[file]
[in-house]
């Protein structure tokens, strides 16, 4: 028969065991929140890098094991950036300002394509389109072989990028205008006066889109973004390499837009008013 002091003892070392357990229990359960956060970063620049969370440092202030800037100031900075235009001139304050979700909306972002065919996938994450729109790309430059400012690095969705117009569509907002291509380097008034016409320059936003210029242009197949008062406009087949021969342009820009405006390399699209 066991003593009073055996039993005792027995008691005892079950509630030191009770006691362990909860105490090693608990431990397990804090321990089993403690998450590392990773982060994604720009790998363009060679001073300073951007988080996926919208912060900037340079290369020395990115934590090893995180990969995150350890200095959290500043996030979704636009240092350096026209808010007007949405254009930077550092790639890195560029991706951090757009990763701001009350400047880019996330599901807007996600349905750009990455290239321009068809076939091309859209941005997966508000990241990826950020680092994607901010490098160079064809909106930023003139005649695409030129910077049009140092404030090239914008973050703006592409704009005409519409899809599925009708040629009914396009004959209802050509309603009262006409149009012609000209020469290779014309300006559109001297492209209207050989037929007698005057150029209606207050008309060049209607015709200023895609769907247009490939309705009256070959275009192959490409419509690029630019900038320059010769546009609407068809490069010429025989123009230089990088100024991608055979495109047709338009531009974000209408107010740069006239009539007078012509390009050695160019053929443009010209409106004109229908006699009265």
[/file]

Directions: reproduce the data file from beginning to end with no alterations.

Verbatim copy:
[in-house]
């Protein structure tokens, strides 16, 4: 028969065991929140890098094991950036300002394509389109072989990028205008006066889109973004390499837009008013 002091003892070392357990229990359960956060970063620049969370440092202030800037100031900075235009001139304050979700909306972002065919996938994450729109790309430059400012690095969705117009569509907002291509380097008034016409320059936003210029242009197949008062406009087949021969342009820009405006390399699209 066991003593009073055996039993005792027995008691005892079950509630030191009770006691362990909860105490090693608990431990397990804090321990089993403690998450590392990773982060994604720009790998363009060679001073300073951007988080996926919208912060900037340079290369020395990115934590090893995180990969995150350890200095959290500043996030979704636009240092350096026209808010007007949405254009930077550092790639890195560029991706951090757009990763701001009350400047880019996330599901807007996600349905750009990455290239321009068809076939091309859209941005997966508000990241990826950020680092994607901010490098160079064809909106930023003139005649695409030129910077049009140092404030090239914008973050703006592409704009005409519409899809599925009708040629009914396009004959209802050509309603009262006409149009012609000209020469290779014309300006559109001297492209209207050989037929007698005057150029209606207050008309060049209607015709200023895609769907247009490939309705009256070959275009192959490409419509690029630019900038320059010769546009609407068809490069010429025989123009230089990088100024991608055979495109047709338009531009974000209408107010740069006239009539007078012509390009050695160019053929443009010209409106004109229908006699009265």